Based on the fairy tale by The Brothers Grimm. Hansel and Gretel are abandoned after the famine strike in the village and where Hansel and Gretel are later trapped in the deceptively ... See full summary »
A musical version of the classic story about a miller's daughter who recieves help from a mischievous dwarf, then ends up over her head. Now, she and a mute servant girl may be the only ... See full summary »
A cat belonging to a poor miller's son thinks up a great plan for bringing a title, wealth, and marriage for his owner. He begins to carry it out, using a few birds and rabbits as gifts for... See full summary »
Dame Diana Rigg (TV's "The Avengers"), Billy Barty ("Willow") and Sarah Patterson ("The Company of Wolves") as Snow White star in this feature-length, live-action, musical version of the classic fairy tale by the Brothers Grimm.
In Europe several several centuries ago, a group of prisoners about to be executed are freed as part of the celebration of the upcoming marriage of the emperor's daughter, Princess Gilda, ... See full summary »
Cannon Films reused many of same sets. For example the set for the princess's bedroom is the same as nursery from "Rumpelstiltskin" with the murals removed from the walls. See more »
What are you so worried about? I'm the one who's going to be crowned princess.
Well maybe you won't. Maybe Zora will get back.
She's not coming back. She'll never find him - never.
Well I hope she does. Because you're cruel, Henrietta. You don't deserve it. I much rather be friends with Zora than you!
[Dulcey shuts the door behind her]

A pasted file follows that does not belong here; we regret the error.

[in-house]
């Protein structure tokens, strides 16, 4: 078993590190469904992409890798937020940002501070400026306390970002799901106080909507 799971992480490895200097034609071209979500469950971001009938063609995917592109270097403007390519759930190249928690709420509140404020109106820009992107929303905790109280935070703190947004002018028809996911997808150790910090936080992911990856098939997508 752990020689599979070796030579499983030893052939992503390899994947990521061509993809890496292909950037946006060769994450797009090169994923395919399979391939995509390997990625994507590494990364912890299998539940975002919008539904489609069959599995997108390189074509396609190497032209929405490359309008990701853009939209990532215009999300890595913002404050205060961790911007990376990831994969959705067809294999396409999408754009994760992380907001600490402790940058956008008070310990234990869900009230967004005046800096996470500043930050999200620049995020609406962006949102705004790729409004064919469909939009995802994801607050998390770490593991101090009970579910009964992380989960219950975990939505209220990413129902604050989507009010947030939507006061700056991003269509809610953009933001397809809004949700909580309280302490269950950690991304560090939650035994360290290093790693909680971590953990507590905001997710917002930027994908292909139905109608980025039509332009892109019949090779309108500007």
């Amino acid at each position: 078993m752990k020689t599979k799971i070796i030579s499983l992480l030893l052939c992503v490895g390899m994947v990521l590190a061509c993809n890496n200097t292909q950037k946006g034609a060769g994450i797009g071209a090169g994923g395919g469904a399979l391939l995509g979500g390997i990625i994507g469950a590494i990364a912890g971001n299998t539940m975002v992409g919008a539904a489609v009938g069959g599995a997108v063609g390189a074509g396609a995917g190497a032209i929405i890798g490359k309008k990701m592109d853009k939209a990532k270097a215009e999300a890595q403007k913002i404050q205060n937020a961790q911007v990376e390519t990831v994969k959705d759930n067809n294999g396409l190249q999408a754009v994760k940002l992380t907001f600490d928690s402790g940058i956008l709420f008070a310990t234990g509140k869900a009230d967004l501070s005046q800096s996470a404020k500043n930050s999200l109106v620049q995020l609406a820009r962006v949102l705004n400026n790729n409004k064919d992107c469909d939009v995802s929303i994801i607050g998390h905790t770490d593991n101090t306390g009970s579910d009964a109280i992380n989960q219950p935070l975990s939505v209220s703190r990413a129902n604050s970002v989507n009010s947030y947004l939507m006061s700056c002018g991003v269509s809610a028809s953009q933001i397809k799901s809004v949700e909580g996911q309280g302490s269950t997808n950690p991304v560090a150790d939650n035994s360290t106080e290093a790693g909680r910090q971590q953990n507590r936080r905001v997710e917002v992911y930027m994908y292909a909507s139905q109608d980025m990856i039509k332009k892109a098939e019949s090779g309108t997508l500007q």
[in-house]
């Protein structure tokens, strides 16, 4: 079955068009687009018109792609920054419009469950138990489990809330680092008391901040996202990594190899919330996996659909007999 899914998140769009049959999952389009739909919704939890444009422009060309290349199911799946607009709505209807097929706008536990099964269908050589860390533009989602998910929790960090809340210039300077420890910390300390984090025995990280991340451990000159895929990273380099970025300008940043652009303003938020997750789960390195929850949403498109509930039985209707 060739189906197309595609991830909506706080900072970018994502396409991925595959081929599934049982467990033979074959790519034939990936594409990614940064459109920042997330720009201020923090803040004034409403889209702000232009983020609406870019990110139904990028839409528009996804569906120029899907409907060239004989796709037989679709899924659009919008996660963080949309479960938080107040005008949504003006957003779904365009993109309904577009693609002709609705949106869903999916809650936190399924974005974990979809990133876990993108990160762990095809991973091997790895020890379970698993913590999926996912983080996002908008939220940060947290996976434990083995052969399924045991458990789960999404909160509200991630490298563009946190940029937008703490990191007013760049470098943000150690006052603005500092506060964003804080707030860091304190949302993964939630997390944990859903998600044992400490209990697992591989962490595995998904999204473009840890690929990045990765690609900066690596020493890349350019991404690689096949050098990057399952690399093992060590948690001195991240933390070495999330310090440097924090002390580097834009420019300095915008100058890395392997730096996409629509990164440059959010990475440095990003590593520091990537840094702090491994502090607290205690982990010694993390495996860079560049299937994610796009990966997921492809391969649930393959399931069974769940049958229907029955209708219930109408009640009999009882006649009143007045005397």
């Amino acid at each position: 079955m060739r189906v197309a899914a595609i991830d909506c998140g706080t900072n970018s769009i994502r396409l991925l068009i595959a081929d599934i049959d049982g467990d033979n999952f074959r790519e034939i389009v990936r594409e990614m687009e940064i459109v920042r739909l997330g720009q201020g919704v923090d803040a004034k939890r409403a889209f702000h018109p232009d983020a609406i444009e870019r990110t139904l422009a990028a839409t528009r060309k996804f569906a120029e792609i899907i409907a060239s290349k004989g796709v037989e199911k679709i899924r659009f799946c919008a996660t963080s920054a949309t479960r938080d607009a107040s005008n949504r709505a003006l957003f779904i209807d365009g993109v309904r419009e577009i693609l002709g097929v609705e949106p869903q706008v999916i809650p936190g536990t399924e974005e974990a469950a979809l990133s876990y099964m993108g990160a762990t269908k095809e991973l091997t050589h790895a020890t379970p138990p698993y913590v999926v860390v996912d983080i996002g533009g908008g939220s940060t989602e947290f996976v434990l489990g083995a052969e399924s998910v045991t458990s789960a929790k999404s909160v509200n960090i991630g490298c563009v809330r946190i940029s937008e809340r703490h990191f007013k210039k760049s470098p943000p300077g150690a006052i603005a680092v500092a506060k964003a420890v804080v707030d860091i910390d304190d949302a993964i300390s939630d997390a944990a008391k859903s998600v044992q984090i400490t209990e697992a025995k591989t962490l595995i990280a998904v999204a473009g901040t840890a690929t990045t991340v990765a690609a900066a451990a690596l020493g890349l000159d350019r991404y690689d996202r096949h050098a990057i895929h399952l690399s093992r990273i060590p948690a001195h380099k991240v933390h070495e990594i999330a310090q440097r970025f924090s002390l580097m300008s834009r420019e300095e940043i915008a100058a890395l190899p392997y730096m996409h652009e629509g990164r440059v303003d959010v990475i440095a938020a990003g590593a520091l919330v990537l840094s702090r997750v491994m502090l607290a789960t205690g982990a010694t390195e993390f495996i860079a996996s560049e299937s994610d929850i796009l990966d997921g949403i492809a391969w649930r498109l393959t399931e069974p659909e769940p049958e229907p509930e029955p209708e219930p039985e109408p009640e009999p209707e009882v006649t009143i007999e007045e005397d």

When I'm princess, I'll remember that!
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Even with its debits, The Frog Prince is still a solid Cannon Movie Tale film
Ranking the Cannon Movie Tale films, The Frog Prince is around top middle, with Hansel and Gretel being the best and The Emperor's New Clothes being the worst.
The Frog Prince does suffer from budget limitations. The photography is nice, but some scenes are a little too dimly lit, the castle interiors and garden are rather ordinary and almost grim, the costumes are cheap-looking with the sole exception of Zora's blue dress at the end and Ribbit's make-up is somewhat unintentionally creepy. The film also suffers from stretching a particularly slight story that generally too thin to adapt for a feature length 90 minutes, actually it does do a surprisingly decent job expanding it but the story does feel too thin and stretched at times, pacing sometimes drags and a few scenes go on longer than they need to. Some of the dialogue is also stiff, like a lot of the dialogue at the start until Ribbit is introduced and with Henrietta.
However, as said it is nicely photographed, The Cannon Movie Tale films were low-budget in production values (particularly in the costumes) but it never showed in the photography. The Frog Prince has a charming, whimsical and magically orchestrated score, that also has a little tension in some of the latter half, and the songs are surprisingly very pleasant (Friendship and the Music Box Waltz being particularly good). Not all the dialogue works, but Ribbit does have some adorably funny lines and the emotional moments are moving without being too corny or cloying. The execution of the story is similarly flawed, but it makes a clear effort to make much of little and it shows in a charming and sometimes poignant Beauty and the Beast-like take on the story, and there is a very sweet and tender between Zora and Ribbit.
Aileen Quinn is immensely appealing as Zora, a more subtle and sympathetic performance than in her still great star-making turn in the title role of Annie (which is still one of my personal favourites), her singing has also come on a long way, here it's softer and more controlled and that she's older might have a lot to do with it. Clive Revill is a funny, occasionally stern and towards the end kindly king, and Helen Hunt makes the most of her visually pretty but actually very mean older sister role. John Paragon steals the show though, bringing to Ribbit a masculine charm, a warm and witty sense of humour, affecting melancholy and remarkable athleticism (especially when we are first introduced to him).
In conclusion, has flaws but a solid attempt at adapting the story. 7/10 Bethany Cox
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